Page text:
American based Federation World Airlines has just acquired a Concorde jet, which will make its inaugural commercial flight from Washington D.C. to Paris and then to Moscow as a goodwill ... See full summary »
Mr. Phillip Stevens is flying in a load of VIPs to the grand opening of his art collection when a trio of hijackers knock out the passengers with gas and try to steal the priceless cargo of art treasures. But everything goes wrong for the hijackers when the 747 crashes in the Bermuda triangle. While the passengers remain alive in the shallow water a daring rescue operation is planned to bring the plane up without breaking it in two. Written by
Adam Carpenter <firstname.lastname@example.org>
Airport '77 was the only movie of the Airport series that did not have a real life disaster happen to an aircraft used in the filming. The 707 used in filming "Airport" crashed in Brazil in 1989. The Beachcraft Baron that played the one that collided with the 747 in "Airport 1975" collided with another private prop plane mid-air in 1989. The Concorde used in "The Concorde...Airport '79" was the one that crashed outside of Paris in 2000 killing all 107 people aboard and four people on the ground, and hastened the end of the Concorde program. See more »
When Capt. Gallagher and Martin Wallace are in the hold, preparing to eject the life raft, and the hold fills entirely with water, neither life vest inflates (which it should do automatically). Even when Gallagher is swimming for the surface, his life vest is deflated. See more »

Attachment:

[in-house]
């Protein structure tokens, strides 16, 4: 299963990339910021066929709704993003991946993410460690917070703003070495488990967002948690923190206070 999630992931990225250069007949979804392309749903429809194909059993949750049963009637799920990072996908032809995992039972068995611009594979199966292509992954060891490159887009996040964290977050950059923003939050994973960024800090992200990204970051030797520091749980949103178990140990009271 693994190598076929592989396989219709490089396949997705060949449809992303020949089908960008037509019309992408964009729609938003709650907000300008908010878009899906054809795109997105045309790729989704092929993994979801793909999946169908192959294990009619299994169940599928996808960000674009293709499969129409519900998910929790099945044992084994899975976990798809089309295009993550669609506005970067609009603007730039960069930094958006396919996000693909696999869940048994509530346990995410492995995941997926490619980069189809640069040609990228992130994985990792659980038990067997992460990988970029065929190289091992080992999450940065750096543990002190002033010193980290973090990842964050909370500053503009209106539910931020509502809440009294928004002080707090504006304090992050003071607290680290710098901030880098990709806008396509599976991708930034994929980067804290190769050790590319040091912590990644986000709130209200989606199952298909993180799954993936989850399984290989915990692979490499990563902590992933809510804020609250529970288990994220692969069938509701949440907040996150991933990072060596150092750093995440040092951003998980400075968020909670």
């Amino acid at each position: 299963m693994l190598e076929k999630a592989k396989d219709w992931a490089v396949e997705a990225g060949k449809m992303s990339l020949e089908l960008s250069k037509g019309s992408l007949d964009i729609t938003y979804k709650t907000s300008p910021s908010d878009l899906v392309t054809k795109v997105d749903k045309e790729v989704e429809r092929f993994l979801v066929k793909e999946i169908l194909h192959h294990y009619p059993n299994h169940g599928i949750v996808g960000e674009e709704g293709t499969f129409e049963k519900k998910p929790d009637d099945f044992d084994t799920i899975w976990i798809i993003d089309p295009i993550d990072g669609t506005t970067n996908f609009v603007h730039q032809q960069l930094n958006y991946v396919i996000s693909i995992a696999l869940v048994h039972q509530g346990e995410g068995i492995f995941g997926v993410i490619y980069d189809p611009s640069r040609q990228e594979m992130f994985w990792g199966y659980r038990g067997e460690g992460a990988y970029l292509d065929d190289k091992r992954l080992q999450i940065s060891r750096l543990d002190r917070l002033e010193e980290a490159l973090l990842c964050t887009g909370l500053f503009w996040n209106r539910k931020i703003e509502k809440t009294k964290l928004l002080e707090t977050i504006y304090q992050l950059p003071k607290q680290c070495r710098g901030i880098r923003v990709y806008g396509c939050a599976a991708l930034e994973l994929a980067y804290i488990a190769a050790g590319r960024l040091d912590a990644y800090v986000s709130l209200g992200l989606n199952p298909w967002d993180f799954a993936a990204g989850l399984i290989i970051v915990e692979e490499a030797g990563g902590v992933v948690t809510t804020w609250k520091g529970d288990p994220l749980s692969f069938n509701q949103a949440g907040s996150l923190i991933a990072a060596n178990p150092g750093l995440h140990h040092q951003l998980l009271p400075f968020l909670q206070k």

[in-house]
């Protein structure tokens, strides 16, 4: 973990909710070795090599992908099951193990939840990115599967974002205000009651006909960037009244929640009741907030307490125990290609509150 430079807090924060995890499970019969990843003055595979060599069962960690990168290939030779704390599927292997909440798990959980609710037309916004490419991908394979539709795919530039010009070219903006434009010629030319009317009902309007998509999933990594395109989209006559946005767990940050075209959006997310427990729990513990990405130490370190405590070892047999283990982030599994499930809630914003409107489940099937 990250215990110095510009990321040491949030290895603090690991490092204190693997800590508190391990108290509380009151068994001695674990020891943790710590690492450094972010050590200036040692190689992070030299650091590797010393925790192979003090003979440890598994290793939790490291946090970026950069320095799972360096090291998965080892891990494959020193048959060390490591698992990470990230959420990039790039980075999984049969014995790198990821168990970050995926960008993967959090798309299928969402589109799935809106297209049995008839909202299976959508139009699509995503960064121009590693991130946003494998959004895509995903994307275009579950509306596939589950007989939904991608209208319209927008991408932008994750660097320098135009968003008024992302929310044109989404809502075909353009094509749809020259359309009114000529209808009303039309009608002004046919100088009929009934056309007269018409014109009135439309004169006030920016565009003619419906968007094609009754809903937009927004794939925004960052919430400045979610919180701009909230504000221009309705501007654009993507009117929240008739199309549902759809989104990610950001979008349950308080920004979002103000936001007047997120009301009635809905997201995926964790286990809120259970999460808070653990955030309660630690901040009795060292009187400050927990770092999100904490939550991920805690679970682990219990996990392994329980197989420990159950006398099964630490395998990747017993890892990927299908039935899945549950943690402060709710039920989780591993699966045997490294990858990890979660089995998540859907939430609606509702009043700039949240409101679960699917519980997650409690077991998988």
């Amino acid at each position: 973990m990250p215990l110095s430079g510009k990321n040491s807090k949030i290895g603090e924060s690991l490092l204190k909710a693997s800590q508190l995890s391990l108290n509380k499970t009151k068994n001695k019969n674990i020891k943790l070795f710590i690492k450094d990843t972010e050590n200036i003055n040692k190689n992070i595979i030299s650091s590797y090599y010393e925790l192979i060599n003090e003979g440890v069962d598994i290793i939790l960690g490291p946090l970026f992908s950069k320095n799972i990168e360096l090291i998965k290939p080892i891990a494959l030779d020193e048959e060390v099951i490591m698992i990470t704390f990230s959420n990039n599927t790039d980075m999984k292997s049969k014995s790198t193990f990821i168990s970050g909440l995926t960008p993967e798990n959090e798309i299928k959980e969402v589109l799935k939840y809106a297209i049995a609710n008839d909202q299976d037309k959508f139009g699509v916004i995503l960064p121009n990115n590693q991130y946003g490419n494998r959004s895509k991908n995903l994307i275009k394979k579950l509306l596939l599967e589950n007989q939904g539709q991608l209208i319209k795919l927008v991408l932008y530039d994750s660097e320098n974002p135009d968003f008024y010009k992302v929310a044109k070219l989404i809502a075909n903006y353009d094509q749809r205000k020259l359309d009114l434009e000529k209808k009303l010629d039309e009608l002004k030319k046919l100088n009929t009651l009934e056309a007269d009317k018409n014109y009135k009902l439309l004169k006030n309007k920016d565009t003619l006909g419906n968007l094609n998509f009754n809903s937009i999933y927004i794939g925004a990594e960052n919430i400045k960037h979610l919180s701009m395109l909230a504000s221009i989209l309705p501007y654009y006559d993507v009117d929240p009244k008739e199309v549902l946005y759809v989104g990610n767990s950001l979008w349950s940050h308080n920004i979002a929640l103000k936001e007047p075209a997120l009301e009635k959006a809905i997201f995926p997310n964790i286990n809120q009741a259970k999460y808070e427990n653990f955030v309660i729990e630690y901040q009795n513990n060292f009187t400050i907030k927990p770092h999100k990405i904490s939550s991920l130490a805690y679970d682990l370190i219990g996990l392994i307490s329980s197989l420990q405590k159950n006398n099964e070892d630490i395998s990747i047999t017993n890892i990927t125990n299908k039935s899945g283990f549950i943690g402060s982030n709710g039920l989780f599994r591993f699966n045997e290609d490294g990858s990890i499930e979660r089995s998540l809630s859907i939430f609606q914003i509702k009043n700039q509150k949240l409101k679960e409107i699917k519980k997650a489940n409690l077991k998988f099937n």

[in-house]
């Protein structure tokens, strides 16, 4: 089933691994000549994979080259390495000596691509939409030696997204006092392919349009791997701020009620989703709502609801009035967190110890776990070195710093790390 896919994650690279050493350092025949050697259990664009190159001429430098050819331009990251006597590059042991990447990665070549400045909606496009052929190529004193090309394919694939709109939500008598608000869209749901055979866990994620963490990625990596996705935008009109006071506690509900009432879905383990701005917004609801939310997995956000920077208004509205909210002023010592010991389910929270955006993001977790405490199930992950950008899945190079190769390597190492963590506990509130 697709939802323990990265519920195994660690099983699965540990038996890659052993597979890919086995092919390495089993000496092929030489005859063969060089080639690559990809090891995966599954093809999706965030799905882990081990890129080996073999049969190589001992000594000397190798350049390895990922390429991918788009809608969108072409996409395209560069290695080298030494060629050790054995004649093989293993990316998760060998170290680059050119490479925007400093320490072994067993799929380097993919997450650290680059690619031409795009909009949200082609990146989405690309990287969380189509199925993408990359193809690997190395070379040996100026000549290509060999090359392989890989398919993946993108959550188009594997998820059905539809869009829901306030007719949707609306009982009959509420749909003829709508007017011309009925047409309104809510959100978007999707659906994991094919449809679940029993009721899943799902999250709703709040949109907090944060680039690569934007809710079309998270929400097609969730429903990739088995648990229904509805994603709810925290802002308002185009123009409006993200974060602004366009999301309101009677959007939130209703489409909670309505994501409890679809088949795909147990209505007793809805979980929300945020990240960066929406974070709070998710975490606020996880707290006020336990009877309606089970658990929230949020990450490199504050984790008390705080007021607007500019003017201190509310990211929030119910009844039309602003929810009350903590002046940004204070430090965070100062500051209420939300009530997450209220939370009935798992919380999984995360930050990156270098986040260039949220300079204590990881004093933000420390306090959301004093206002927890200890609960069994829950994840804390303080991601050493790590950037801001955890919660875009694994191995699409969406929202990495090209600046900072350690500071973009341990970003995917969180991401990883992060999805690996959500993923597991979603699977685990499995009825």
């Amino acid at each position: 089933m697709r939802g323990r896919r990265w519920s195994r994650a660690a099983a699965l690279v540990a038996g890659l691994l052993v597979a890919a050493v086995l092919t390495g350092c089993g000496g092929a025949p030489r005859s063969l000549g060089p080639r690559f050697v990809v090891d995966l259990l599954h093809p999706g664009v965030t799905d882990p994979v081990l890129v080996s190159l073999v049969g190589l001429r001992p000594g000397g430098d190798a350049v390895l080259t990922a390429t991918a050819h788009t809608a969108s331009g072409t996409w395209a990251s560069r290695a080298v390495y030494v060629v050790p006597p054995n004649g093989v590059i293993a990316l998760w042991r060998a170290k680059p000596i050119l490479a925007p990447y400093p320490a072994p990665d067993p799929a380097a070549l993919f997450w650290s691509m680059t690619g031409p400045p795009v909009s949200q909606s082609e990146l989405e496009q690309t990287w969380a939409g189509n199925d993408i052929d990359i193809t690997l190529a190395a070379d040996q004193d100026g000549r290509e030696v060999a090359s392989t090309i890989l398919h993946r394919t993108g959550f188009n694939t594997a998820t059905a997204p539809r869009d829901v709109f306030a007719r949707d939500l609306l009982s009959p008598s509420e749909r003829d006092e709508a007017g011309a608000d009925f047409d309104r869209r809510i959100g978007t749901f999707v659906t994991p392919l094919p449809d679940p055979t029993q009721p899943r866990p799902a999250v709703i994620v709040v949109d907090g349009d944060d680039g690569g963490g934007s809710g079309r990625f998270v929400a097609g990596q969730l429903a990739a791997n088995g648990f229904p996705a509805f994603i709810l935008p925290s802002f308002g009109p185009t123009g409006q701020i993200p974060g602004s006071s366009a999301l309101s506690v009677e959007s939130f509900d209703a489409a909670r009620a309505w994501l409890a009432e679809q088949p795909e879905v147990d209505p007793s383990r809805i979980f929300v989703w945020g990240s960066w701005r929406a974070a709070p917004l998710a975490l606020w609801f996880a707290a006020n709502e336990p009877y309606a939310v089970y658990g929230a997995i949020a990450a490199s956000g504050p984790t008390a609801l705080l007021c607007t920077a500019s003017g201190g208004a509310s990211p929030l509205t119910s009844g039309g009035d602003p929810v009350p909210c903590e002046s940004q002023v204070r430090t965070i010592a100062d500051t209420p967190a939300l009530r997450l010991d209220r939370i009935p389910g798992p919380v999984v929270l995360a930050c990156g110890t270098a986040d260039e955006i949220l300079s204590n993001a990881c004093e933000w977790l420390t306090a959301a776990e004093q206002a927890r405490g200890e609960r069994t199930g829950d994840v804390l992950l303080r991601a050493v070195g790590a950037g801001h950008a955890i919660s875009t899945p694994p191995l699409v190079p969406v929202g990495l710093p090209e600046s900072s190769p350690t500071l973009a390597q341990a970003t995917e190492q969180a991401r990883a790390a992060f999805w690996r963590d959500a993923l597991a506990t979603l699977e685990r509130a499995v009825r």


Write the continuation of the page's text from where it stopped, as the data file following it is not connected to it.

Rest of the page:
Classiest cast of the "Airport" sequels and most serious.
Landing after the TV sitcom-level cast/plot of "Airport 1975", but arriving before the ludicrous "The Concorde-Airport '79" is this slick disaster film entry. Featuring Oscar-winning and nominated stars like Lemmon, Grant, de Havilland, Quinlan, Kennedy and Stewart, it also offers one of the best caliber casts of the '70's disaster cycle. There is no deep thinking involved in watching the film, but it does offer some watery thrills and some fun thrashing around as the plane first skips along the surface of the water and then slips under. Suspense builds as the pressure continues to wreak havoc on the plane's outer skin and, unusually for an "Airport" film, pretty many lives are claimed! The death toll in this film is higher than the other three combined. It's great to see so many once and future stars flopping around in the underwater tomb, but the main attraction is Lee Grant. Clocking in with only about a dozen or so total minutes of screen time, she is utterly hilarious and unforgettable as a shrewish, boozy, sarcastic lush. No one is safe from her rude, brash comments and she is a joy to behold for bad-move connoisseurs. Her husband in the film is Christpher Lee. Fortunately, they didn't marry offscreen or she would have become Lee Lee, but that's another story.......
28 of 29 people found this review helpful.
Was this review helpful to you?